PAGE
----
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As discussed earlier in our special topic, Donald Trump will once again dominate headlines in the second half of the year. Investors will want to see some progress in “Trumpanomics” and some progress on repealing Obamacare. 

All eyes and ears will also be on the Federal Reserve (Fed) for the next 3 – 6 months. Uncertainty remains as to whether the Board will raise rates for the third time this year from the current 1.25%, and secondly, whether it will begin reducing its balance sheet anytime soon.  

Comments by Federal Open Market Committee (FOMC) Chair Janet Yellen indicated the recent rise in interest rates reflected the progress made by an economy which is expected to reached target employment and normal inflation levels over time. The Fed believes the recent dip in inflation is due to temporary factors and that the run of softer data should end soon. 

Balance sheet reduction of approximately US$10bn a month continues to be on the table, but it is possible that the pace of balance sheet normalisation could slow if data does not meet expectations. The US dollar has continued to fall as result of this uncertainty and the recent failure by Trump to successfully repeal Obamacare.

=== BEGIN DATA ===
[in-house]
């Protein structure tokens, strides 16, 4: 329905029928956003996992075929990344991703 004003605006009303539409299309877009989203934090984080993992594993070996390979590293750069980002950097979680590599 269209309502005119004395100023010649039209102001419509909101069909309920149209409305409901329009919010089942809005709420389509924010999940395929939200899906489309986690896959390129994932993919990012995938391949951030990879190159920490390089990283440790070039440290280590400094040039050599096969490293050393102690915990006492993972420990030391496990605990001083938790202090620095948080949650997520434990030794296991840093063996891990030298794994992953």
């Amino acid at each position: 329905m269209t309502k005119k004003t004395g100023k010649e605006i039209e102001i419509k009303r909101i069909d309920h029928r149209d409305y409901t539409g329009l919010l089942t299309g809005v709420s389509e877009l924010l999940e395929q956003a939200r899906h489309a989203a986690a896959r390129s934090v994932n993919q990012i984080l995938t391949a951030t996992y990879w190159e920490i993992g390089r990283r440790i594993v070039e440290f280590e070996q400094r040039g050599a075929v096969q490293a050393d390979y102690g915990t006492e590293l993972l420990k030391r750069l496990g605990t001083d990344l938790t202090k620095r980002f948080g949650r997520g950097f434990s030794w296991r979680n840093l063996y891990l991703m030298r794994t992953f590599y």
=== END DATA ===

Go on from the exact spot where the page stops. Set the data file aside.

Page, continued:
The European Central Bank (ECB) has also joined the Fed in winding back some of its emergency policy from the Global Financial Crisis. ECB Chairman Mario Draghi has indicated that the ECB may start tapering some of its bond purchases. ECB bond buying has kept bond yields lower than would otherwise be the case for countries such Spain and Italy

The Fed and ECB’s policy has been supportive for financial markets since the Global Financial Crisis. So far the Fed has been able to get one foot out of the “exit” and the ECB is heading for the “exit”. It remains to be seen what overall impact the final exit will have on financial markets that have grown accustomed to Central Bank support.  

We will continue to monitor the global situation closely and provide another update should any further material events occur. 

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